Known as AirSENCE (Air SENsor for Chemicals in the Environment), the device can be mounted almost anywhere to give both indoor and outdoor air quality readings. The device consists of a panel of sensors to detect the levels of five common air pollutants: nitrogen oxides, ozone, carbon monoxide, carbon dioxide, and particulate matter. Dr. Brook says AirSENCE is a smart device that can translate the air quality to give an overall estimate of one’s personal environment’s air quality health index (AQHI).

Before the device was developed, Dr. Brook and other researchers who wanted to better understand the impact of early life exposure to traffic pollution on the development of allergies and asthma in children relied on collecting questionnaires, biological samples, and detailed data on air pollutants, house dust and chemicals in the home.

Dr. Evans has likened AirSENCE to that of a souped-up smoke detector or carbon monoxide sensor that can measure multiple pollutants at once. The AirSENCE monitors were launched as a pilot project during Toronto’s 2015 Pan Am and Parapan Am Games. The monitors were placed near athletic venues across Toronto and hourly AQHI readings and concentrations of air pollutants over the previous three days could be viewed on an interactive online map.

The next field testing of AirSENCE will take place between 2016 and 2019 at the University of Peking and other sites across Beijing. Aside from being a top research institution, Dr. Evans says the decision to evaluate the monitors in Beijing was because of the growing interest in measuring pollution levels in China. Moreover, the Beijing results could be compared to the Canadian data.

Dr. Evans and Dr. Brooks envision that accurate information about air pollution could influence the zoning of new schools, daycare centers, and retirement homes in the future. The data may even be used to help individuals choose their routes to work, and give feedback on the air that’s being breathed in at any location.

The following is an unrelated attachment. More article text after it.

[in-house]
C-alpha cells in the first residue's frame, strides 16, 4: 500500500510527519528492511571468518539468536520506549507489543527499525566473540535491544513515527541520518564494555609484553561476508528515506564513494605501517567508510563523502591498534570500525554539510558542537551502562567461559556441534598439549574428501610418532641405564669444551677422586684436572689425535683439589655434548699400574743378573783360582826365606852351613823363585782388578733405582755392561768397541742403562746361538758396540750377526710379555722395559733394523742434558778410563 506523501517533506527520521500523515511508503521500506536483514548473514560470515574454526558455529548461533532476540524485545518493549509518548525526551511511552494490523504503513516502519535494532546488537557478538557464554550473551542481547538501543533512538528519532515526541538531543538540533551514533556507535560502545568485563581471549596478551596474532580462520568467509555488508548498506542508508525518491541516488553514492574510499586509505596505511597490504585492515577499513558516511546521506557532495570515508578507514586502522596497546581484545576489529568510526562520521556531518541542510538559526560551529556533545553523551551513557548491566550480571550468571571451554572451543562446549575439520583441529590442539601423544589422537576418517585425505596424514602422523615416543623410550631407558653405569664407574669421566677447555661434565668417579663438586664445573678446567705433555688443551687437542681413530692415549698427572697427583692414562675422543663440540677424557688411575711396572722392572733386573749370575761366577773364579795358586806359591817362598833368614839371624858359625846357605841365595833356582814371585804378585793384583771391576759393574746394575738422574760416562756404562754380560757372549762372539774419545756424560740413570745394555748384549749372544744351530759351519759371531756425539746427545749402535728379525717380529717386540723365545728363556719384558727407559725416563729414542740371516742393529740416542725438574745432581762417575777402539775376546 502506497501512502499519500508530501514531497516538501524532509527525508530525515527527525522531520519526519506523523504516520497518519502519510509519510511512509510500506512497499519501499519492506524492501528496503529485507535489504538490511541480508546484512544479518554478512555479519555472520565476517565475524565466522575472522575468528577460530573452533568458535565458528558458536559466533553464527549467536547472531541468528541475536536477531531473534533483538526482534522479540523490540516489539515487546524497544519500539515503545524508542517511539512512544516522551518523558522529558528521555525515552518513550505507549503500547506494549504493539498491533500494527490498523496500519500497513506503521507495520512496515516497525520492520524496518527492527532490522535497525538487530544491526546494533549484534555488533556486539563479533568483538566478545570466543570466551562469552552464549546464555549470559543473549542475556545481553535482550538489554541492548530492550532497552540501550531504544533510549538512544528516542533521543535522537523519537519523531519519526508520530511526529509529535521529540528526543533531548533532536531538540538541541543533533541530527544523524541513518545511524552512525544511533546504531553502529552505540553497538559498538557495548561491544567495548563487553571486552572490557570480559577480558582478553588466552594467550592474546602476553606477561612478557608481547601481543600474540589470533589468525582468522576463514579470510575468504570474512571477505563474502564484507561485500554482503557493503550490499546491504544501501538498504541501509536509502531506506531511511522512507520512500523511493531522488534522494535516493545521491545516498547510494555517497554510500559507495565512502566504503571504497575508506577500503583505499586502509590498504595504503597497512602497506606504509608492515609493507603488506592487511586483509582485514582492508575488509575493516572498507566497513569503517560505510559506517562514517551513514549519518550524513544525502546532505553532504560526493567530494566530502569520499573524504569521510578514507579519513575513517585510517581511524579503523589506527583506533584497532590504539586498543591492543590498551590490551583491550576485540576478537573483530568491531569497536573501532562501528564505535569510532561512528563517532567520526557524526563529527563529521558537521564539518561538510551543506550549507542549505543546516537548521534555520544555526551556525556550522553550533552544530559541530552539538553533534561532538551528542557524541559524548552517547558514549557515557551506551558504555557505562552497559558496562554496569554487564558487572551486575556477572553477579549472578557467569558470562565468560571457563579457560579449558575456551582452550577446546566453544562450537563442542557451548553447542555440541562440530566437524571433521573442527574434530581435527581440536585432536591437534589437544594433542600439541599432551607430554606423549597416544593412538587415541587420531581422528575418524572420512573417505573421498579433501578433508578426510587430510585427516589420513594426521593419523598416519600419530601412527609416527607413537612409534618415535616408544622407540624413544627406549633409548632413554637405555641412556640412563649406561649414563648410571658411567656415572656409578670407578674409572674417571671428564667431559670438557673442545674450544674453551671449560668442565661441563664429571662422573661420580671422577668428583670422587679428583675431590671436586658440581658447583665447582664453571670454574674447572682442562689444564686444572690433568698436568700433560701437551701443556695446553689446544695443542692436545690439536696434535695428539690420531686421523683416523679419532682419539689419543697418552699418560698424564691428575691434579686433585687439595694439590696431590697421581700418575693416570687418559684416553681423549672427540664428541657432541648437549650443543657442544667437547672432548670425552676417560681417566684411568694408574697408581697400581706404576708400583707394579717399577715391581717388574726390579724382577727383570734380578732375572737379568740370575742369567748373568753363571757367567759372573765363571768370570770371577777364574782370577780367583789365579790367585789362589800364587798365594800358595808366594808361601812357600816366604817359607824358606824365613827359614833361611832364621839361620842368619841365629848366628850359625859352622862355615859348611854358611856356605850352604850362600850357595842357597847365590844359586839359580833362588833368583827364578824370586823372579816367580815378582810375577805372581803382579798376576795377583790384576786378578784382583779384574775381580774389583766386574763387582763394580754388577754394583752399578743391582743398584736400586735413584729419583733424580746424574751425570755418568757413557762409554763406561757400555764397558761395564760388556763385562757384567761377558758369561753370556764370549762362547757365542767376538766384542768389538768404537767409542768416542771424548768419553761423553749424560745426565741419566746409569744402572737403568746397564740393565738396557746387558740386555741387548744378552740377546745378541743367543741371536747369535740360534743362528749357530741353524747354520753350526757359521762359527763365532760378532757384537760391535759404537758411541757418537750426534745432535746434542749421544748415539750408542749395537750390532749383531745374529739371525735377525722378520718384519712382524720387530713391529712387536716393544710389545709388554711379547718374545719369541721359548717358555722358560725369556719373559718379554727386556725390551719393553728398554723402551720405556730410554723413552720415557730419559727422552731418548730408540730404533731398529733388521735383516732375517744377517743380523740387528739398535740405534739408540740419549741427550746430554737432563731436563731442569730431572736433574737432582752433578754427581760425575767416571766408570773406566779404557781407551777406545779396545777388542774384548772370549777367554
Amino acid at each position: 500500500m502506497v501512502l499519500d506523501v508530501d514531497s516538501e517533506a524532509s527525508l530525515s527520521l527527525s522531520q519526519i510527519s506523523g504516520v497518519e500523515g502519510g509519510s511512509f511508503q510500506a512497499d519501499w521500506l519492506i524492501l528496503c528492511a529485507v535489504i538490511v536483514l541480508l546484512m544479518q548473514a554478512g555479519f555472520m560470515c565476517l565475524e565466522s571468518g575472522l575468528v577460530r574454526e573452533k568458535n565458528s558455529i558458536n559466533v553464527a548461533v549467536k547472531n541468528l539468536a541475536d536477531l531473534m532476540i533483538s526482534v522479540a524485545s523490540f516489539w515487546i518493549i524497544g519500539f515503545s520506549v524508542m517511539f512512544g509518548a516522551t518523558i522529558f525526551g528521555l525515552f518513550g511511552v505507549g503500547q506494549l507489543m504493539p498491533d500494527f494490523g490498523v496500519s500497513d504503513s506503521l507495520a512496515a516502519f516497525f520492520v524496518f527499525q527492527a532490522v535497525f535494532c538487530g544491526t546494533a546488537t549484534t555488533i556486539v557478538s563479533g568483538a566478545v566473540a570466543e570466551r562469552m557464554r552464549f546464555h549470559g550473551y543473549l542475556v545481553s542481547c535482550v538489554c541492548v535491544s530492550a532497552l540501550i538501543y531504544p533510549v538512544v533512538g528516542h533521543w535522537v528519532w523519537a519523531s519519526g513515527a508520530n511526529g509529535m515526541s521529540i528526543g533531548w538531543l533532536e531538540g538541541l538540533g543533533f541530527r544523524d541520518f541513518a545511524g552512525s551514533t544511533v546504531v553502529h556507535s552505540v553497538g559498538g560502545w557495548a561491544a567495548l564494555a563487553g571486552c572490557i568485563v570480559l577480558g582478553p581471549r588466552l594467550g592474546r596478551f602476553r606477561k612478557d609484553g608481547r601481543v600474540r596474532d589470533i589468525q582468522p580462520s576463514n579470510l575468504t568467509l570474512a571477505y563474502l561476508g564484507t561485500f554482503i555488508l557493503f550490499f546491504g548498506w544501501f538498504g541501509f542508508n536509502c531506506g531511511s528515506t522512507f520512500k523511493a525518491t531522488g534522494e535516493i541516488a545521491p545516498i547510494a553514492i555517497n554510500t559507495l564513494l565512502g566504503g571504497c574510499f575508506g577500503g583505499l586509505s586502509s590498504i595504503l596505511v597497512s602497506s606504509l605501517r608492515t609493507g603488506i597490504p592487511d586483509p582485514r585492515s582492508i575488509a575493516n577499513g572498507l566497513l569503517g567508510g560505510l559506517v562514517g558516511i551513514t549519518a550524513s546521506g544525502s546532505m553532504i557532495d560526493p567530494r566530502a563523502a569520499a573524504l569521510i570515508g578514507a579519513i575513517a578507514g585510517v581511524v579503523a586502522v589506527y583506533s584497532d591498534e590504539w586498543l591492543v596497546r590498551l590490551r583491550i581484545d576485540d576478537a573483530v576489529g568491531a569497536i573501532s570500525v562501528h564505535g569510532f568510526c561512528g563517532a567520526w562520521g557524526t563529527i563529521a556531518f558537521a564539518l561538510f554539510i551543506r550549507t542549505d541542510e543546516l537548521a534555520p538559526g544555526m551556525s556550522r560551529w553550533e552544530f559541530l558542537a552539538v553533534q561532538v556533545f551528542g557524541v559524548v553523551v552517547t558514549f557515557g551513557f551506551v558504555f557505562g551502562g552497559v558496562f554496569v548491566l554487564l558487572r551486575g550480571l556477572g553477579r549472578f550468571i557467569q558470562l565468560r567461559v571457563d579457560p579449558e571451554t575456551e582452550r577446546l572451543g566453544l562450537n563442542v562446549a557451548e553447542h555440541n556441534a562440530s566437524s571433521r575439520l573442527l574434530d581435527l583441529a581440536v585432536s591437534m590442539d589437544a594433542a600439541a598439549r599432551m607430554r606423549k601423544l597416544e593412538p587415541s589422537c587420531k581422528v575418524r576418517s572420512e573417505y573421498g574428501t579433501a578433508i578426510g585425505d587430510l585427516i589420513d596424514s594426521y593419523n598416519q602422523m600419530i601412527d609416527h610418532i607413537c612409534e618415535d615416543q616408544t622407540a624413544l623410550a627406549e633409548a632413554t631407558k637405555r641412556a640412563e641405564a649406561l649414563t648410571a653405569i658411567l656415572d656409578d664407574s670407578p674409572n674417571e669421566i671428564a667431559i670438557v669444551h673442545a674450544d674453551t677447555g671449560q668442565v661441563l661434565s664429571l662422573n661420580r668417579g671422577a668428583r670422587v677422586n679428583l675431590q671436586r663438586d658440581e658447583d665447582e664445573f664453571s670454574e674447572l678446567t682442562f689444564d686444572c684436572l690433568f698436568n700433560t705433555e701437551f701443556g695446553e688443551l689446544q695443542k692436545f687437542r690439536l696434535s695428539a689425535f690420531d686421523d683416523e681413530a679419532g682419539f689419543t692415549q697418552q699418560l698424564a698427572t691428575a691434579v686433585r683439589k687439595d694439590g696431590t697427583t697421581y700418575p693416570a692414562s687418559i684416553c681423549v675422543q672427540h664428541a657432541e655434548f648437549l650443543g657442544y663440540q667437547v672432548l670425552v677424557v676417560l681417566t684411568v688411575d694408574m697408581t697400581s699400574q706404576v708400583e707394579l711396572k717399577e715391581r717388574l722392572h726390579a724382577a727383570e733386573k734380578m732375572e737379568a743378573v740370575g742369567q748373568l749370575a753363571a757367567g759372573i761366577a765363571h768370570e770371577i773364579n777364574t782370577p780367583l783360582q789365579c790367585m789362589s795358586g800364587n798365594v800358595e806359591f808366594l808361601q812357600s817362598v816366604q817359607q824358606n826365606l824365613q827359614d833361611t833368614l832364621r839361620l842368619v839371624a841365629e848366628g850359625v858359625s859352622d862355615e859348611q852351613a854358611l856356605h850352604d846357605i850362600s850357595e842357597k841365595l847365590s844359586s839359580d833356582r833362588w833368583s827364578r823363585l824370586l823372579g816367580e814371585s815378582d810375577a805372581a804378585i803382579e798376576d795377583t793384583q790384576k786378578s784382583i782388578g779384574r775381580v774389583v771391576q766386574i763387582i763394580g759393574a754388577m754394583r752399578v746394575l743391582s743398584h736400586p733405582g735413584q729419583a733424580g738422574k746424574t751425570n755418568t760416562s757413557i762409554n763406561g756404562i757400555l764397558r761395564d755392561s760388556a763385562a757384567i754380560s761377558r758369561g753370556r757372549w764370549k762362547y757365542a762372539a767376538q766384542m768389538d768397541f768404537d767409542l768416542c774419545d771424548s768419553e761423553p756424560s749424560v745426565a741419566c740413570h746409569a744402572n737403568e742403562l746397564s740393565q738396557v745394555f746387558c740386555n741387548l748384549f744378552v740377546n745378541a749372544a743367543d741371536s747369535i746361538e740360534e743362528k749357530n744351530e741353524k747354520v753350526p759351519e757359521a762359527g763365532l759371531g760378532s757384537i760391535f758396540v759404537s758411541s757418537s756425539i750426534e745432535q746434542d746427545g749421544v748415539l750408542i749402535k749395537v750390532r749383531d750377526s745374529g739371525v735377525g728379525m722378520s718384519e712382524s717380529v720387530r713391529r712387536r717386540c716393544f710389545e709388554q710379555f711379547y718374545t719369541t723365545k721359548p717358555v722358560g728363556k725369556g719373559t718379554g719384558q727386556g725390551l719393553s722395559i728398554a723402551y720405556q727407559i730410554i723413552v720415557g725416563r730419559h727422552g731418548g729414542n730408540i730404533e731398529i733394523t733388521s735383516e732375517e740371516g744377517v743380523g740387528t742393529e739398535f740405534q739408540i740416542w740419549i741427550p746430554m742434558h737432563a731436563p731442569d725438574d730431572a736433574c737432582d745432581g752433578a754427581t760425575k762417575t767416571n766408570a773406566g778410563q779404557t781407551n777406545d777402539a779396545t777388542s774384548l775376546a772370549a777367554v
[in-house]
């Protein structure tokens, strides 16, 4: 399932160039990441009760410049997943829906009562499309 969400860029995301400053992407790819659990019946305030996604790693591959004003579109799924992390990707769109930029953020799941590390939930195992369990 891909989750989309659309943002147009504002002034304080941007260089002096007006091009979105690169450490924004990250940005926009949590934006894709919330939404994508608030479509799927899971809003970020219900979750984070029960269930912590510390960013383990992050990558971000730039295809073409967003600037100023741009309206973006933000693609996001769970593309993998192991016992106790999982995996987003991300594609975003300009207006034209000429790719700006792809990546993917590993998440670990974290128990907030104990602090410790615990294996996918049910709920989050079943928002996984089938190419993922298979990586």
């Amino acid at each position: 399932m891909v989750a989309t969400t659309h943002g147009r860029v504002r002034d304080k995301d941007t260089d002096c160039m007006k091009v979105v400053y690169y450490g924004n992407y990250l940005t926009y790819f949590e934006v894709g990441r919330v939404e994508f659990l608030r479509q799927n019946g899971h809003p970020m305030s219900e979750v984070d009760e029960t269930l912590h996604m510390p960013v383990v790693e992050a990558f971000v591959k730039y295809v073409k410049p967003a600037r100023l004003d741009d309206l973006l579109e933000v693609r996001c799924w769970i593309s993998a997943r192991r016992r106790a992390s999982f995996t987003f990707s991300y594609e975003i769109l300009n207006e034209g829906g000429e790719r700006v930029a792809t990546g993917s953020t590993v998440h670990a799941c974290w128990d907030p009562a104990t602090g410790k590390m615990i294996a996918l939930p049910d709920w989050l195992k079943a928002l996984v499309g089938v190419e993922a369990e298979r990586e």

Bridging cloud condensation nuclei activity and volatility of oxidized organic aerosol

In SOCAAR seminar held on April 6th Dr. Shunsuke Nakao, Assistant Professor at Clarkson University presented a theoretical framework used to study the aging of atmospheric organic aerosol.

Organic aerosol change (i.e. oxidize) as they age in the atmosphere and are nuclei for cloud formation. Having an understanding of the change in cloud condensation nuclei (CCN) activity of organic aerosol as they evolve overtime can be used to identify the impact of organic aerosol on the climate. Continue reading

The influence of clothing on exposure to methamphetamine, phthalates and nicotine

Aside from inhalation, exposure to indoor air pollutants through skin and oral routes can also be significant. Exposure through skin and oral routes become important for lower volatility chemicals like methamphetamine, phthalates, and nicotine. In the March 22 SOCAAR Seminar Dr. Glenn Morrison, a professor at Missouri University of Science & Technology, spoke about the influence of clothing on exposure to methamphetamine, phthalates and nicotine. Continue reading